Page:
So after a bit of mud and sawdust we're looking forward to another exciting year on the reserve.  Cetti's and harriers are already in the offing and who knows - maybe those ospreys...

Thursday, 12 February 2015

Ice interlude

Winter seems to have come and gone as a brief interlude since the last posting;  A brief spell of snow gave the reserve some winter scenery for the first time in a couple of years:
Like the snow goose its provenance was limited - Frank Bell:
The northerly winds delivered upon them a respectable two Iceland gulls - separate birds on consecutive nights of the 30th and 31st found by Martin as per usual.  A med gull, yellow legged gull and lesser black backed gull have perhaps been more telling of this winter all present on the 25th.  North Marsh was inviting enough for this stoat snapped by Darren Smith galloping on the ice:
As the weather last week was so clement it seemed perfect for a dip; Mike gets stuck in below - only an inch of ice to get through to the warm mud beneath:
Many of you will have followed our otter holt build last year and to be fair we are still awaiting a first resident.  That said it is suspected mink had moved in whilst the camera was down in recent months - and we are at last seemingly on top of our mink infestation with credit to Chris who was ensuring the traps ran 7 days a week.  Hull University student Stefan Rooke's study with trail cameras appears to show no further activity after the 7th mink of autumn / winter and 8th in the last twelve months was caught two weeks ago - the worst run since Peter Izzard started trapping over 10 years ago.  Many have asked if the water vole population will have survived - and it certainly will have.  If they coped with mink running freely for many years they'll cope with a few individuals for a few weeks and are one of those species designed to explode again in numbers within a couple of generations.
  
Part of the issue with attracting otters has been that the access dyke dug at great effort by the team last year had silted back up again meaning any investigative otter would have to wade through two foot of silt.  To rectify this we have dammed one end of the dyke and then pumped out all the sludge.  We've then used sycamore withies to create bank protection and stop the mud slumping again - Rob and Harry weaving:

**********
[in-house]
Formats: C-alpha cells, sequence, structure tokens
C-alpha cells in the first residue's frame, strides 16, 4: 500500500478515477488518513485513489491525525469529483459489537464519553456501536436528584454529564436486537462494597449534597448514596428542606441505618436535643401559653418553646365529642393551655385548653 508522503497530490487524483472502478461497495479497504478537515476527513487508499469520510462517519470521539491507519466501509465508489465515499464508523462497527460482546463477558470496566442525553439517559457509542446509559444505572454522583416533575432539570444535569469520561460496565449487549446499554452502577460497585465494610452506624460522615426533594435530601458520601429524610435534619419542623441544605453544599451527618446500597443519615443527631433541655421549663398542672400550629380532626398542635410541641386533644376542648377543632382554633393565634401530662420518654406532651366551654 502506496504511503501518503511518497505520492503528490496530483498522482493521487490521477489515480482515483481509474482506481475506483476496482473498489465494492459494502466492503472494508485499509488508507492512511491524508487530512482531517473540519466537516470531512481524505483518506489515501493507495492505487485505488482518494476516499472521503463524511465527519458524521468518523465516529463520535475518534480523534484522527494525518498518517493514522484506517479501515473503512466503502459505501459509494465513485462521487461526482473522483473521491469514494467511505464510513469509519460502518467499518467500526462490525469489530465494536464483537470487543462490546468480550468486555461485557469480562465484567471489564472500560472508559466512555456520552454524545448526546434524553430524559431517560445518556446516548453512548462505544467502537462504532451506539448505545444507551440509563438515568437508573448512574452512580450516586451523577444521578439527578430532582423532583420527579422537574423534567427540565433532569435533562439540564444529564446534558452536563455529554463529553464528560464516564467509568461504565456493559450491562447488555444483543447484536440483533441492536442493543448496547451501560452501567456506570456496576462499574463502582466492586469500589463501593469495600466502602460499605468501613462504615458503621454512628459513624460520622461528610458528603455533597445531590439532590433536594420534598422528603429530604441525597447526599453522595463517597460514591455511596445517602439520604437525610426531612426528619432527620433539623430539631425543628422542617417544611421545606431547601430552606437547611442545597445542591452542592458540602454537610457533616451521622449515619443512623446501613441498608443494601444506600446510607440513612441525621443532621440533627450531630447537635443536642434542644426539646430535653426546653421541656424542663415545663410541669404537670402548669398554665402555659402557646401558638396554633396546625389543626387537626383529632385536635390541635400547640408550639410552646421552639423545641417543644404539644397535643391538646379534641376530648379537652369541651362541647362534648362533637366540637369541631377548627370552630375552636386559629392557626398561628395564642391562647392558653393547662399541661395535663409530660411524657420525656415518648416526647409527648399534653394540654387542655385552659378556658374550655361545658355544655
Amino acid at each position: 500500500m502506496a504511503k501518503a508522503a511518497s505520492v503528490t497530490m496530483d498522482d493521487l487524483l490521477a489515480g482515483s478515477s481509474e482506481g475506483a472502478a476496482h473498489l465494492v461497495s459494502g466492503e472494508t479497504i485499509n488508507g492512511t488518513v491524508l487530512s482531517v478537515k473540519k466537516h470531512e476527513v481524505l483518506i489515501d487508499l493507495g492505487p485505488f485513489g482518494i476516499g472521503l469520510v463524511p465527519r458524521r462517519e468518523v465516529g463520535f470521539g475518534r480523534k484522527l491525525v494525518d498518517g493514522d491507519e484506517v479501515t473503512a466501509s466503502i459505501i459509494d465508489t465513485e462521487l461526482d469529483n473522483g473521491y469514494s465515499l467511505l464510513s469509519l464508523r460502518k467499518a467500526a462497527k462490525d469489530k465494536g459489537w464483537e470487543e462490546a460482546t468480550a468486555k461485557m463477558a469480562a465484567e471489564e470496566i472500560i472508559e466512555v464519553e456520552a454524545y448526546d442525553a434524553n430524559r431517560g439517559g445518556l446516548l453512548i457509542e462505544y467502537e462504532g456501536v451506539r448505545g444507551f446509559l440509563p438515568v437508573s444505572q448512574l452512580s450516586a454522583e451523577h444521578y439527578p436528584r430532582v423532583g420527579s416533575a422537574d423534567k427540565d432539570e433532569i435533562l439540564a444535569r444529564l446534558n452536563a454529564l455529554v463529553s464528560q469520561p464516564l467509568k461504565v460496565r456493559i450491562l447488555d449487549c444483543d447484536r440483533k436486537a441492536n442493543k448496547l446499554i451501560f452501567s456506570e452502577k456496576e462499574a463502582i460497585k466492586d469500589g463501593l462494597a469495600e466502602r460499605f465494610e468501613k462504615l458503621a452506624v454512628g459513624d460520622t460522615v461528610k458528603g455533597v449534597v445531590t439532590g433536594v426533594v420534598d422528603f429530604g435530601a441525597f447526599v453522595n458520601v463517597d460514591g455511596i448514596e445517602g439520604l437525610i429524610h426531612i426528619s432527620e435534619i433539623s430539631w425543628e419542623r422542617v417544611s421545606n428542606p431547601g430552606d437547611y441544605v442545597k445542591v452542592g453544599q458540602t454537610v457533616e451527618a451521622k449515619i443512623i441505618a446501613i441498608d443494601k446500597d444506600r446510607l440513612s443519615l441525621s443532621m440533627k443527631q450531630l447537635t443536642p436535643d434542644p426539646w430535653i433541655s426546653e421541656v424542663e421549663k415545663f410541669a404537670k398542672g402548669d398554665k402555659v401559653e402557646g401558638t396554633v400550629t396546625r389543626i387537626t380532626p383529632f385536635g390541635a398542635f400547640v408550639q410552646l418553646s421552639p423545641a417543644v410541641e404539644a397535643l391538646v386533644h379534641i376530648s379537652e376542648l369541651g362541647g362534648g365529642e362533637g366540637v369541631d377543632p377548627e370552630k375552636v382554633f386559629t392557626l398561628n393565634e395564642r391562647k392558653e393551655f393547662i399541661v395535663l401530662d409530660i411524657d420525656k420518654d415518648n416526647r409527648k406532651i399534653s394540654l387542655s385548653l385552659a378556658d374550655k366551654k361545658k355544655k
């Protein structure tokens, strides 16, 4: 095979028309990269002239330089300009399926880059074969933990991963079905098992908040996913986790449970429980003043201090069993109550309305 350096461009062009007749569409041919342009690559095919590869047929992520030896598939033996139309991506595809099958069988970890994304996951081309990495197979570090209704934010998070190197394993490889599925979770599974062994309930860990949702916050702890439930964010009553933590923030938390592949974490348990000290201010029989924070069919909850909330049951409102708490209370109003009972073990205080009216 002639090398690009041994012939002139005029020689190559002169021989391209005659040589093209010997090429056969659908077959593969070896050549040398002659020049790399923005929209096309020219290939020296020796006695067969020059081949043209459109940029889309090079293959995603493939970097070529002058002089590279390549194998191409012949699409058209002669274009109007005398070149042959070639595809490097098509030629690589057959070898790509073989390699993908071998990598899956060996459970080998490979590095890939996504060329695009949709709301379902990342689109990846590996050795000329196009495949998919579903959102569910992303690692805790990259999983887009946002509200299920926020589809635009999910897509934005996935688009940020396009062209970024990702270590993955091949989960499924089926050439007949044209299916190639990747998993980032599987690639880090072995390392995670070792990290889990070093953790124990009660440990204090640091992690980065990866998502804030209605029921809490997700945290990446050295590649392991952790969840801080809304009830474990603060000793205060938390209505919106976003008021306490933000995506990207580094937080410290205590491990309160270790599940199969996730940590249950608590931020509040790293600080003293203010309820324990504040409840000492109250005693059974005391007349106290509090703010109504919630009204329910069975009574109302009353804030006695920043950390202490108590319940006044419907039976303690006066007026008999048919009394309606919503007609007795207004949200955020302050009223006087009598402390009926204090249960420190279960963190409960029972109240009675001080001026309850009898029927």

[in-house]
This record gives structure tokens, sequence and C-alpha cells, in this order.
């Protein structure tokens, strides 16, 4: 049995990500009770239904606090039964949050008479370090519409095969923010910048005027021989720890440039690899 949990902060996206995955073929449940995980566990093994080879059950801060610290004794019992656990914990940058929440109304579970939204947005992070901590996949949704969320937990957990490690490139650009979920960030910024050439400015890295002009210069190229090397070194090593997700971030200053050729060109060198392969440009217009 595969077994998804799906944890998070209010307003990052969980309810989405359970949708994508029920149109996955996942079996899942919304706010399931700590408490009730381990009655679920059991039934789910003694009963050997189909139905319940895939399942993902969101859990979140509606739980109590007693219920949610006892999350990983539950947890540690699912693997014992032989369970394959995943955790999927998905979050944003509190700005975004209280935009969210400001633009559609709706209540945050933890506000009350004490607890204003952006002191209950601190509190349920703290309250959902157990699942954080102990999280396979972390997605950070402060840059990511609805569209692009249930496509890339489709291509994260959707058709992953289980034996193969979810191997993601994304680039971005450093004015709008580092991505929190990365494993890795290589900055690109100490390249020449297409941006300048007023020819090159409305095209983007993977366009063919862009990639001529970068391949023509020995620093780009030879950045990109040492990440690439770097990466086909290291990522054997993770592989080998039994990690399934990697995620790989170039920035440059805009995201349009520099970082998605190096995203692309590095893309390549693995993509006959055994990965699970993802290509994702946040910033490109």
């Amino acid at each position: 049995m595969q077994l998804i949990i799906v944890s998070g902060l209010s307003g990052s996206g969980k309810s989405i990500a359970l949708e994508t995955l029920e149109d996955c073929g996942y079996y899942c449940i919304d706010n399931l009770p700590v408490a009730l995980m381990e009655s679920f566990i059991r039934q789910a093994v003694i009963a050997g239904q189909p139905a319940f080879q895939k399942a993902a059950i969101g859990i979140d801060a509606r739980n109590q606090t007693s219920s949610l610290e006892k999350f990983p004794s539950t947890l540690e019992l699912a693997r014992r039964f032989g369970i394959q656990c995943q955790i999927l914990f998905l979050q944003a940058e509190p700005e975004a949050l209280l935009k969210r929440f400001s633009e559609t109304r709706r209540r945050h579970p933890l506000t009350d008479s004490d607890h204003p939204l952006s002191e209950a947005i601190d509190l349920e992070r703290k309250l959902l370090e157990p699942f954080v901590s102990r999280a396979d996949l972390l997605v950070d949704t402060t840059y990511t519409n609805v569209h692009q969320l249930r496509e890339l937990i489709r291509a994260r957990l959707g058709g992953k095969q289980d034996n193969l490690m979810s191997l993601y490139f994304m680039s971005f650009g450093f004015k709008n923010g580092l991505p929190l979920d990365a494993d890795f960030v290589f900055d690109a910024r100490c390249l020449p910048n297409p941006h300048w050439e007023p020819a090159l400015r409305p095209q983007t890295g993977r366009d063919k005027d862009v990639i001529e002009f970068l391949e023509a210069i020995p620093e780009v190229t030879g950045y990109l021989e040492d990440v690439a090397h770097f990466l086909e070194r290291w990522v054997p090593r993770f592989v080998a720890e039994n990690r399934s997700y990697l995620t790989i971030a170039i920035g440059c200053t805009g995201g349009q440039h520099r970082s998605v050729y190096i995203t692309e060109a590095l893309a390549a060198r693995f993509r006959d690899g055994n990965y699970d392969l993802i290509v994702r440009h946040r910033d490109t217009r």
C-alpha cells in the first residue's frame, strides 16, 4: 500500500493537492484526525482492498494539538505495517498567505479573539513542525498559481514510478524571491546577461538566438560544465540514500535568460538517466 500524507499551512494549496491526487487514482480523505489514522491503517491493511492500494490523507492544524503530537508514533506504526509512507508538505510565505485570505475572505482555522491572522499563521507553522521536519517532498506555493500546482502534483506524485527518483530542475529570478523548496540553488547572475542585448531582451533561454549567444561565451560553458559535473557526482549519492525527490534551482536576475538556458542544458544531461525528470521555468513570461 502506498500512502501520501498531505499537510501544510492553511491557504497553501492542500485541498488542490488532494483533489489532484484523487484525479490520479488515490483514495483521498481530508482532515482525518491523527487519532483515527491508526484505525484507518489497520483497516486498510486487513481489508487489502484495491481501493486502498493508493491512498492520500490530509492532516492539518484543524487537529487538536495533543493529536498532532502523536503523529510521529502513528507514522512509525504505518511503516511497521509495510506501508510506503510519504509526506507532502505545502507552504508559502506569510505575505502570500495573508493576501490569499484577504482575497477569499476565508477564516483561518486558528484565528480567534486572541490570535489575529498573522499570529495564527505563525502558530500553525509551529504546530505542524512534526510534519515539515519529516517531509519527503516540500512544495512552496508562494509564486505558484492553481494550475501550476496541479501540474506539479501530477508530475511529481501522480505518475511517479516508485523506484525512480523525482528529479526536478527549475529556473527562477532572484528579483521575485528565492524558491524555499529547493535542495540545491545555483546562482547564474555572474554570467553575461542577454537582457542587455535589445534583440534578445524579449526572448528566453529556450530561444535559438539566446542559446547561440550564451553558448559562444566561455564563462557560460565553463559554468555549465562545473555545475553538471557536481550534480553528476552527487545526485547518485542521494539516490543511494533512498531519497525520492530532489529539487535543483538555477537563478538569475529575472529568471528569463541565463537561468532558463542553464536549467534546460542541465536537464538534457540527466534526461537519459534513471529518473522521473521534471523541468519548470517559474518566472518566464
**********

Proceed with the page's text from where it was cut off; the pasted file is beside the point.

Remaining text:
Hopefully otters like this one snapped by Steve Brimble the other day are not far off:
To undertake this we needed to lower North Marsh which coincided nicely with the need to flood Hempholme Meadow as part of its annual management to kill off dry land loving weeds.  This also forces many invertebrates to the soil surface which makes good feeding for wetland birds.  Untold numbers of snipe are in the meadow with the barn owl flushing multiples as it flew above the rushes looking for displaced field voles.   But perhaps the star bird here has been the water rail with five present today and yielding some good photo ops (on the facebook page). We've elevated the level again today so expect more rail activity over the weekend.  Little egret passes overhead by Roy Lyon:
Elsewhere the usual candidates are still about - drake scaup and red crested pochard on D reservoir - Brian Colley:
A nice drake pintail has been around on site and small numbers of curlew and redshank present on Watton.  But really its spring in the air with woodpeckers creating a cacophony around the car park at the moment.  For us its a race against time now trying to finish all the tree work before bird breeding season - generally reckoned to be circa March 15th when the first dunnock nests start appearing.  Here managing dyke-side willow pollards with the team last weekend:
So regardless of what the tail end of winters throws up - spring's well and truly here as far as we can see with both goldeneye and the red arrows in display - Brian Colley: